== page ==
The Theory of Relativity is a Zenith Youth Theatre Company musical show. Zenith does not appear to be a church or school group; we might see that in the topics touched on in the performance and how those topics are treated. One of the scenes in the compilation is about two young men coming to terms and accepting their homosexuality.
Songs about acceptance and inclusion are most welcome. The other thing worth knowing about Zenith is that they used to be known as Blodlets. I prefer the old brand, which hales from being the junior section of the Bath Operatic and Dramatic Society.
The performers in Zenith are young. They started the show in school uniform, and I wondered, for at least a minute, whether it was theirs and if this was all going to be a branding exercise by the school. Working in marketing for decades has corrupted my thought processes.
The artists formerly known as Bodlets are dramatic too. The Theory of Relativity isn’t a performance about science. It’s about people. People are messy.
We get pi to six decimal places, and we get samples of the sort of exam question school kids might get asked about the actual Theory of Relativity. We don’t get answers.
Instead, we get a small troupe of young actors who play differing roles in several set pieces about life’s challenges and rewards (especially for young people – nothing about making your retirement plan work here!). We might even learn that what we get from life is relative to what we put into it, coping when something we can’t control happens and getting along with our emotions.
It works well, by and large, with a good story and song, except for the ambitious last piece. The “I-I-I” song needs more practice or re-arranging because, to my ears, the overlapping “I’s” compete and clash.
What to expect
At TheSpace, the venue is clean and tidy, but the theatre does not have much in the way of stacked chairs, and there’s not much space. The troupe weave and perform in a small area with grace, however.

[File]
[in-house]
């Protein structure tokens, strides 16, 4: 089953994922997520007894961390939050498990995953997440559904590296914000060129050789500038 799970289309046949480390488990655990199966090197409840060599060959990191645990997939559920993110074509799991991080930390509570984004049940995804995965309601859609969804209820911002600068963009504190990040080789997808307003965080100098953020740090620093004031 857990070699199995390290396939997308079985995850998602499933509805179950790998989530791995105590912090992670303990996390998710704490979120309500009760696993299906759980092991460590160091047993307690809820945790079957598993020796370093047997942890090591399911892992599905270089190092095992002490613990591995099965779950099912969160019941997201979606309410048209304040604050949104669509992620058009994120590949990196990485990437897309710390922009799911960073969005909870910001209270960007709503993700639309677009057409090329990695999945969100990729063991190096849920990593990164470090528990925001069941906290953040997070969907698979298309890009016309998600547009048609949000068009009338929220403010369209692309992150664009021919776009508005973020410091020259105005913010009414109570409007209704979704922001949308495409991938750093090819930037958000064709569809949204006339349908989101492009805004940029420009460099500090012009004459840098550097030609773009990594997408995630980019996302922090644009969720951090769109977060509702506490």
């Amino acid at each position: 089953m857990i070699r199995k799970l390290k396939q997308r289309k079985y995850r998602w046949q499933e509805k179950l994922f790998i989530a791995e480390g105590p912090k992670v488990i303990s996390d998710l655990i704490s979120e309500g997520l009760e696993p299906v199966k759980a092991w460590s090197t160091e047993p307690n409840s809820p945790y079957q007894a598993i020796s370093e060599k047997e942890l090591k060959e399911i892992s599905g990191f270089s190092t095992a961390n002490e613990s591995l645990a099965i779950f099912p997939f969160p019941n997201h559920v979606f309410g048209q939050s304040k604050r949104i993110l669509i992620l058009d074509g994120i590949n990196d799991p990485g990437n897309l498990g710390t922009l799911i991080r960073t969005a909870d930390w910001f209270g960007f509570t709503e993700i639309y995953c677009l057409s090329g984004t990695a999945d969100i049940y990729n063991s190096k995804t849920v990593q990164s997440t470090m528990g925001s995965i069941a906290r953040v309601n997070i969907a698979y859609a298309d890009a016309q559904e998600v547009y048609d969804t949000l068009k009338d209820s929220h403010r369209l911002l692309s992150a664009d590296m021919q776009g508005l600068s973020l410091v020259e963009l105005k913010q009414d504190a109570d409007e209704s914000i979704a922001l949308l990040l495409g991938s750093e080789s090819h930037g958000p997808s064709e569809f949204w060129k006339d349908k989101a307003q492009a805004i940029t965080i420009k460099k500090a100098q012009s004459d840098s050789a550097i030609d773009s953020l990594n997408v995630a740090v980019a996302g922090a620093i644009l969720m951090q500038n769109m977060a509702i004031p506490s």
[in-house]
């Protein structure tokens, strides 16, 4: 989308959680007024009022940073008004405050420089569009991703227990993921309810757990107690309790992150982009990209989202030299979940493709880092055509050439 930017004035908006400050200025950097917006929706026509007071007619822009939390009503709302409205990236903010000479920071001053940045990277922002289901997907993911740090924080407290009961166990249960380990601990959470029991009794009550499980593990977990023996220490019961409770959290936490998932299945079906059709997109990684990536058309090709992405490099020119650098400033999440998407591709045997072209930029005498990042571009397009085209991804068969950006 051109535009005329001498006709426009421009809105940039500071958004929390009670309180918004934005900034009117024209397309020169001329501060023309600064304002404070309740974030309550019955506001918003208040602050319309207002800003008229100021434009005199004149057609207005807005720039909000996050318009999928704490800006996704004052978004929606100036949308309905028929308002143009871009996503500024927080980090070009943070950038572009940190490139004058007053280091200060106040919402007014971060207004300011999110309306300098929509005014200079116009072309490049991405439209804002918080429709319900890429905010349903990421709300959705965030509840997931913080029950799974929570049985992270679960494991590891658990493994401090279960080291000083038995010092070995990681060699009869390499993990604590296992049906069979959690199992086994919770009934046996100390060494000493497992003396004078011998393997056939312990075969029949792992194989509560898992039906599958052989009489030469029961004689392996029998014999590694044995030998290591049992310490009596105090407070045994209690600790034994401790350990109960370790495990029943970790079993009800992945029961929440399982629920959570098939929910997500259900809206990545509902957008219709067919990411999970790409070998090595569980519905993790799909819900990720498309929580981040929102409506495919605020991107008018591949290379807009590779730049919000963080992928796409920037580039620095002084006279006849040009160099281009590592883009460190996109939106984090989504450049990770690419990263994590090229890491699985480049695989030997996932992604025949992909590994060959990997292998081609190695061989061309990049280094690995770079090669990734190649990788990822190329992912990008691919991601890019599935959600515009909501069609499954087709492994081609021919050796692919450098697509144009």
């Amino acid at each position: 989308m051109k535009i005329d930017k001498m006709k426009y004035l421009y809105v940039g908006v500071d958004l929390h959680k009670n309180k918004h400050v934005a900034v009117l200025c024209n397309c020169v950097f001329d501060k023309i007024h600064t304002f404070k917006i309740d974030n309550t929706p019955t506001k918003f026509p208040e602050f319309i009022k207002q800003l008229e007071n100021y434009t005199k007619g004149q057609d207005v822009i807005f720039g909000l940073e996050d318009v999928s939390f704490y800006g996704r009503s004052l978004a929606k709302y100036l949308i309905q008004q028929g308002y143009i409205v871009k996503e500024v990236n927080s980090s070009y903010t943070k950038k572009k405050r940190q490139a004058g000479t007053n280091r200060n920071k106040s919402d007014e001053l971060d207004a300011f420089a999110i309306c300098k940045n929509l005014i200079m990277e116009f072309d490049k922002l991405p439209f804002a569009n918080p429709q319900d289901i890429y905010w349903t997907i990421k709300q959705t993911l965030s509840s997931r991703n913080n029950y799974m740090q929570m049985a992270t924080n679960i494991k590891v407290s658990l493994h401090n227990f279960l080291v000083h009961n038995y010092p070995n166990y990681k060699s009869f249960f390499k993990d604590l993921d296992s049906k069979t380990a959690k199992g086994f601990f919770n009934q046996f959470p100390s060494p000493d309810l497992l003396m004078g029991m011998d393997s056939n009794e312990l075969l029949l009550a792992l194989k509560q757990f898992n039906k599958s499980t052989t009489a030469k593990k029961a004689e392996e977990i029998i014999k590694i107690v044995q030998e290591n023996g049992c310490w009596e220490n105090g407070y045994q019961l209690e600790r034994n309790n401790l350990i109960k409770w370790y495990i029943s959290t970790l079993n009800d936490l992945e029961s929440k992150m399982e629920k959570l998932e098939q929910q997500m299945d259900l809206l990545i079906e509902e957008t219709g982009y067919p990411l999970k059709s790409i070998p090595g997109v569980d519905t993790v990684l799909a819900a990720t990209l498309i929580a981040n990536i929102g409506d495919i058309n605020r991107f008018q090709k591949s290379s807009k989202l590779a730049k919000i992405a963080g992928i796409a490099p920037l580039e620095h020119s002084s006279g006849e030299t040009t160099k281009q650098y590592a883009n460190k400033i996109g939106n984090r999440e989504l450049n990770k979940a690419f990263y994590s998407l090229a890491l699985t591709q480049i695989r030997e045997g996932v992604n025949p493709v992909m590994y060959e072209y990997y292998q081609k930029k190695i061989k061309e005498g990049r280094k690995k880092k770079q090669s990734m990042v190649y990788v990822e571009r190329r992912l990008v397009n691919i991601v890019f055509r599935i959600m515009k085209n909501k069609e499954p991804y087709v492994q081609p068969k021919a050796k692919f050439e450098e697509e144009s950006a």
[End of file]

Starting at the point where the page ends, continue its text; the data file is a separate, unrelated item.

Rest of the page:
There are some set-piece songs with everyone on stage, but for the most part, there are two, three and sometimes more people singing their way through a modern parable.
For example, there’s one about a popular girl adopting an unpopular one as her best friend, partly because it makes her look good. Is she the villain?
For example, there’s another being loyal to a bad influence of a boyfriend despite friends and family urging the lead character to leave the relationship. Does it work out?
These are weighty issues, treated well, go beyond the surface, don’t preach but do use carefully selected words at times. That might be because it’s a 12+ show, but the word choice was one of the reasons why I tried to work out whether there was some religious funding behind the scenes. If not, Zenith has done well to get important discussion topics into the show and has been cautious. If no one other than the actors had food for thought, I’d still consider the play to be a success, although I think it achieves far more than that.
Vibe and Performance
During the show, very quickly, I was confident I was not watching a school play — despite how young everyone looked in their school uniform! The talent and skill promptly stood out.
My thoughts went something like, “Oh, she can actually sing.” and then, “So can he,” then, “And those two, too…” I can be slow on the uptake, but I got there quickly.
That’s thumbs up for the performance, although some of the scenes were better than others, and that last grand finale, the “I-I-I” song, was at least a couple of tiers lower than the very best of the rest.
Of all the shows I’ve seen at the Edinburgh Fringe in 2023, so far at least, I got more vibe from the talent on stage from their interaction with one other than from the impact of their performance on the audience. We sat in relative silence and watched. That’s a bit cruel to the performers, but I hope and think it didn’t matter this time.
It was a nine am-something kick-off on my sixth 20-hour day, and I had no energy, but the team performing did. Each glance, grin, go-back-and-get-the-chair-prop, or happy and tired flash of the eye made a difference. The little troupe of up-and-coming performers was felt and made a difference.
The Theory of Relativity is a musical about school life, growing up, and how we must cope. I think the lesson if lesson is the right word, is that it’s all relative. What happens to us is sometimes about us, sometimes about what other people do, and a bit of empathy is good.
Tricky topics are treated with brave small-c conservative terms but tackled fairly and with equality and diversity in mind. It was an all-white cast, though.
I’d see Zenith again.
A review of The Theory of Relativity